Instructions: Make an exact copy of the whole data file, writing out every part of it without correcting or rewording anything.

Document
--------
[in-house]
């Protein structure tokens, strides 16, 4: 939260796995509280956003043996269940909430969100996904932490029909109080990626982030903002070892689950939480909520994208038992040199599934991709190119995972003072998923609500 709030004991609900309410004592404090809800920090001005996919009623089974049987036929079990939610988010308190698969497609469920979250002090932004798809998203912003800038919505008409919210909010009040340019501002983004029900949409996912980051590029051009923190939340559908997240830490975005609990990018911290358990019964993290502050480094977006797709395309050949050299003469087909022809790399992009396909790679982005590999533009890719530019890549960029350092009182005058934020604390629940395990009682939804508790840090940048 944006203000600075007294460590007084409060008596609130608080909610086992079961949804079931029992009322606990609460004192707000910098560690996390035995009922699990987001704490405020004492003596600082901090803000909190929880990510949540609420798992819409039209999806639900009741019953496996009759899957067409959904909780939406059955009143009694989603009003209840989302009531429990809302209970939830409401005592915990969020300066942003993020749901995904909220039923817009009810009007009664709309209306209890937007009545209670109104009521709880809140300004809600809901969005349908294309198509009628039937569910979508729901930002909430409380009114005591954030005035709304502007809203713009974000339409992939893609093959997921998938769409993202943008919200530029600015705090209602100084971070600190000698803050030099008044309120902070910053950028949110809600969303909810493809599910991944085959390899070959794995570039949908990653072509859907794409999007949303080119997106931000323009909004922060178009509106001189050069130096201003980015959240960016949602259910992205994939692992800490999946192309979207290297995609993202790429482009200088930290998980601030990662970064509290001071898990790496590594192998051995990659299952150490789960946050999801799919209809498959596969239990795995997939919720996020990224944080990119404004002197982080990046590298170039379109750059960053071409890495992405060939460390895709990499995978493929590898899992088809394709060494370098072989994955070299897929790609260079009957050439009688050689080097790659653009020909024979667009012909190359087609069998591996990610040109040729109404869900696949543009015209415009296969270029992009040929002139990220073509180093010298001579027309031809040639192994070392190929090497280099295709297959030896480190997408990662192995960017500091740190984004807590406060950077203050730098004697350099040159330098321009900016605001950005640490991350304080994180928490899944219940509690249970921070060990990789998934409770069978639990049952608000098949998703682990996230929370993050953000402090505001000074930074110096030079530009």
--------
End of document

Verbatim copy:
[in-house]
């Protein structure tokens, strides 16, 4: 939260796995509280956003043996269940909430969100996904932490029909109080990626982030903002070892689950939480909520994208038992040199599934991709190119995972003072998923609500 709030004991609900309410004592404090809800920090001005996919009623089974049987036929079990939610988010308190698969497609469920979250002090932004798809998203912003800038919505008409919210909010009040340019501002983004029900949409996912980051590029051009923190939340559908997240830490975005609990990018911290358990019964993290502050480094977006797709395309050949050299003469087909022809790399992009396909790679982005590999533009890719530019890549960029350092009182005058934020604390629940395990009682939804508790840090940048 944006203000600075007294460590007084409060008596609130608080909610086992079961949804079931029992009322606990609460004192707000910098560690996390035995009922699990987001704490405020004492003596600082901090803000909190929880990510949540609420798992819409039209999806639900009741019953496996009759899957067409959904909780939406059955009143009694989603009003209840989302009531429990809302209970939830409401005592915990969020300066942003993020749901995904909220039923817009009810009007009664709309209306209890937007009545209670109104009521709880809140300004809600809901969005349908294309198509009628039937569910979508729901930002909430409380009114005591954030005035709304502007809203713009974000339409992939893609093959997921998938769409993202943008919200530029600015705090209602100084971070600190000698803050030099008044309120902070910053950028949110809600969303909810493809599910991944085959390899070959794995570039949908990653072509859907794409999007949303080119997106931000323009909004922060178009509106001189050069130096201003980015959240960016949602259910992205994939692992800490999946192309979207290297995609993202790429482009200088930290998980601030990662970064509290001071898990790496590594192998051995990659299952150490789960946050999801799919209809498959596969239990795995997939919720996020990224944080990119404004002197982080990046590298170039379109750059960053071409890495992405060939460390895709990499995978493929590898899992088809394709060494370098072989994955070299897929790609260079009957050439009688050689080097790659653009020909024979667009012909190359087609069998591996990610040109040729109404869900696949543009015209415009296969270029992009040929002139990220073509180093010298001579027309031809040639192994070392190929090497280099295709297959030896480190997408990662192995960017500091740190984004807590406060950077203050730098004697350099040159330098321009900016605001950005640490991350304080994180928490899944219940509690249970921070060990990789998934409770069978639990049952608000098949998703682990996230929370993050953000402090505001000074930074110096030079530009």